We all know that life loves nothing more than to throw us the occasional curveball. However, the very act of conception can do the same. For instance, I had a schoolfriend with severe Cerebral Palsy caused by lack of oxygen at birth: he could only communicate via a computer or a Bliss Board.
When his family decided to sue the local authority, he was awarded a cool £1m, which he invested and went into business with his younger brother. He’s now a muti-millionaire who lives in a mansion with his wife and dogs. This genuinely could not have happened to a nicer, more deserving individual as him.
But he didn’t ask for it. He didn’t ask to be so badly damaged at the moment of his birth. And yet he was always happy. He had a mind to rival Stephen Hawking’s, and his smile lit up a room. Everybody loved him for who he was – a cheerful, friendly young man with not an ounce of malice in him.
Certainly, we all have our own crosses to bear – some more serious (as in D’s case) and others that can be overcome. But here’s what I didn’t ask for:
I didn’t ask to be born autistic.
I didn’t ask to be born epileptic.
I didn’t ask to spend my mid-40s and beyond in a wheelchair because epilepsy broke my hip.
I didn’t ask for multiple chronic illnesses.
I definitely didn’t ask to be declared unfit for work because of my crazy neurons causing car crashes that affect my memory, coordination, concentration and even my personal safety. That night in March last year, I was lucky that it was my hip: it could just as easily have been my neck.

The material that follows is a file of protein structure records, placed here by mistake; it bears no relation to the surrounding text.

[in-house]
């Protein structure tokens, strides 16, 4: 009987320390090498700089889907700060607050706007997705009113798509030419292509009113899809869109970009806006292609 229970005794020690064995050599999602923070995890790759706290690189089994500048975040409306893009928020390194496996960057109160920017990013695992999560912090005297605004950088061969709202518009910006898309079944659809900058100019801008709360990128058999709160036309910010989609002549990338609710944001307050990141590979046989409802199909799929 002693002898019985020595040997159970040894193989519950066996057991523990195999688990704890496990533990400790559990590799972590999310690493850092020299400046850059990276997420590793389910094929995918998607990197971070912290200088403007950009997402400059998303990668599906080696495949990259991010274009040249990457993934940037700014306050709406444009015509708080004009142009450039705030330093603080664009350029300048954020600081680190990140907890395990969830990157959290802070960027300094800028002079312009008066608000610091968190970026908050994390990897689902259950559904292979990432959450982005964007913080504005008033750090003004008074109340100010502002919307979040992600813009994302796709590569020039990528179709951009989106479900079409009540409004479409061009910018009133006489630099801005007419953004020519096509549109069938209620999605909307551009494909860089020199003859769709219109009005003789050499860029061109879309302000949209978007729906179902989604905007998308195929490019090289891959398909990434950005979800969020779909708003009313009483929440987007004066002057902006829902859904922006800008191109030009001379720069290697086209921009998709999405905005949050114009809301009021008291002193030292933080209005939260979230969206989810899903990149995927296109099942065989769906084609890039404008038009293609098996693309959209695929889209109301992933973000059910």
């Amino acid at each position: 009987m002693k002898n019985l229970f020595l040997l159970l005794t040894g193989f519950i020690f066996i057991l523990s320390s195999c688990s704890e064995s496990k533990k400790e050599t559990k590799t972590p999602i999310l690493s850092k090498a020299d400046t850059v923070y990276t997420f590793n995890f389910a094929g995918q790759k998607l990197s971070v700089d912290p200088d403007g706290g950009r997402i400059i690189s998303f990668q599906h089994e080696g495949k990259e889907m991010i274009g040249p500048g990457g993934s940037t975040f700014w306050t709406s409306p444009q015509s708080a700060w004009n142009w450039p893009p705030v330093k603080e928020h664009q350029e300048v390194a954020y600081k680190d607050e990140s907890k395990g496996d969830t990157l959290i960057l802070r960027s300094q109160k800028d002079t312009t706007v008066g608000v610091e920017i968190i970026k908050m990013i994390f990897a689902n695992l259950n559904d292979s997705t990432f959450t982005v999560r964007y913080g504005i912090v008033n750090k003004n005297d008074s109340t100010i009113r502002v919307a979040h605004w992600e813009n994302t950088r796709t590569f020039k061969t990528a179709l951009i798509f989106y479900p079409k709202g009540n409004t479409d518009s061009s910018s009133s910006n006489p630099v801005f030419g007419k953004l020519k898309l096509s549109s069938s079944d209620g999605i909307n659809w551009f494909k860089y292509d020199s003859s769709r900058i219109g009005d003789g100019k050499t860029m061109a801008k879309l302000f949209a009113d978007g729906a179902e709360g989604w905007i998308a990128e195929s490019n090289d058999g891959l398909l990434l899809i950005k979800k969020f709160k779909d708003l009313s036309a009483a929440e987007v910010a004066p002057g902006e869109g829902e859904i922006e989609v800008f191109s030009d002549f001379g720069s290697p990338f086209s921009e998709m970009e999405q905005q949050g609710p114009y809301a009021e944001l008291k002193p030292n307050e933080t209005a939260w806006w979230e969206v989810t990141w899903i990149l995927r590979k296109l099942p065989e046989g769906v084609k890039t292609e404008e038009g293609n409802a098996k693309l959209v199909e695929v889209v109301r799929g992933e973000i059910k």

Yet here I am: a woman of above average intelligence (or so I’m told), confined to the house with my only option to earn a wage being to work from home. Do you know how many work from home opportunities are dodgy and even illegal? Even if I learn how to monetise this blog, it would only bring in peanuts. I’m not exactly The Bloggess, and my YouTube channel is dull to most people. I wouldn’t even know how to make a career for myself on eBay!
I don’t mean to sound as though I’m moaning about my life, because I’m not. Compared to many, I have it good even though I’m sick: I have many fabulous friends and a wonderful husband who lets me indulge my hobbies and interests (Doctor Who and tarantulas, mainly), I also have a loving mother and sister, who I know I can turn to at any time. We own our house and car, so even on the benefits we are now having to start claiming we don’t really have any genuine worries. Bills will still get paid and food will still be plentiful – even if somewhat more basic than we’ve become accustomed to. Mainly we’ll just have to save harder and for longer to get to visit my son and my other family twice a year – and it’s not as though Dom is unemployable, and he has contacts now.
I’m writing this to highlight the fact that those of us who genuinely cannot work are victimised by the people who are supposed to support us. They go out of their way to avoid awarding disability; they decide you’re putting on an act; the assessors make up lies and twist your words into something you didn’t actually say. Don’t make eye contact or display your intelligence, as it will do you no favours. Even having clean hair will make them doubt your credibility.
None of us asked to be sick or disabled. We need to make sure that those in control of our potential benefits and our unemployable lives are made aware of this. We need to stand up and be counted, we need to make a noise – and we need to not quit until we’re heard.
Given time, perhaps you might see me at a peaceful protest outside the Commons. I don’t know what colour my hair would be (it could be bleached with blue underneath, or it could be my natural blonde) but look out for a blue wheelchair and a friendly smile.